The personal water filter is an advanced version of the LifeStraw personal filter introduced in 2005. It is encased in a durable and sleek, metallic blue and silver stainless steel exterior, and features a two-stage water filtration process which reduces chlorine, bad taste and odor in addition to removing bacteria and protozoa.

Along with the original LifeStraw personal filter and the LifeStraw Go refillable water bottle, LifeStraw Steel is an ideal gift for outdoor enthusiasts and international travelers. All LifeStraw water filters are also appreciated by socially-conscious consumers - for each LifeStraw water filter purchased, one school child in rural Kenya receives safe water for an entire school year.

LifeStraw Steel is lightweight and portable, weighing just 113 grams and measuring 20 centimeters long by 2.5 centimeters wide. In the first stage of the two-stage filtration process an activated carbon filter traps chlorine, while the second stage features hollow fiber technology to trap pathogens, and let only filtered water escape. LifeStraw Steels meets US FDA standards, is chemical free and requires no electrical power or batteries.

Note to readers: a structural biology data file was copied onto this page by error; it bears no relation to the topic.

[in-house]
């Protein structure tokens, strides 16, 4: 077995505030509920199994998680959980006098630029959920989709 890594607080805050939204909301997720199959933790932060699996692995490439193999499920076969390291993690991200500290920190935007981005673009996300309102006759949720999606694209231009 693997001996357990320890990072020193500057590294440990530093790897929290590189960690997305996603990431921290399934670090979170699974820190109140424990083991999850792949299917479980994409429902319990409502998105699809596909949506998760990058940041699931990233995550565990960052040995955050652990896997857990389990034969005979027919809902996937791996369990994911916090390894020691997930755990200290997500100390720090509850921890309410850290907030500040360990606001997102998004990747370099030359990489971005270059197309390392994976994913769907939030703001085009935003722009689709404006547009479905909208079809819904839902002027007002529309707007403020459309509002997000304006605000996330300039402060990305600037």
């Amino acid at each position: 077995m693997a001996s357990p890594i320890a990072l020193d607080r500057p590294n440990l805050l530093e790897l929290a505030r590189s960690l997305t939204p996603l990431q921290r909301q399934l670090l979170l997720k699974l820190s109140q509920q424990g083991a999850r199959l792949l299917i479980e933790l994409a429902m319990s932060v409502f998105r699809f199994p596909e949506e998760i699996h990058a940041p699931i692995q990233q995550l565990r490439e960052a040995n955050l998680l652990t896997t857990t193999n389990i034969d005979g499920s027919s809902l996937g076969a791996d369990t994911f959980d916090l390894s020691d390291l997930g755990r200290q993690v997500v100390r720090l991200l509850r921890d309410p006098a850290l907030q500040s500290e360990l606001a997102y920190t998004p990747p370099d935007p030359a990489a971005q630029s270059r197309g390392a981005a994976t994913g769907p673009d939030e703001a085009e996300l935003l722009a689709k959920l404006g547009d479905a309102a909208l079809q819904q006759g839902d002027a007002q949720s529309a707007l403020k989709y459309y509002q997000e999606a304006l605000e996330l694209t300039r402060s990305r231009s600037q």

The launch of LifeStraw Steel coincides with the second annual mass distribution of high-volume LifeStraw® Community purifiers to schools in western Kenya without access to safe water on school grounds. This distribution is made possible through LifeStraw's program, Follow the Liters. Through this program, a portion of the revenue from each LifeStraw consumer product sold is used to provide one school child in a developing country with safe drinking water for an entire school year. 

This year's Follow the Liters distribution program began in rural Kenya on November 2. Over a seven-day period, 14 teams including trained health workers, visited 330 schools in Kenya's western province to distribute 2,549 LifeStraw Community water purifiers and educate students and teachers on safe water practices. Combined with last year's distribution, more than 361,000 school aged children in the region now have sustainable access to safe water.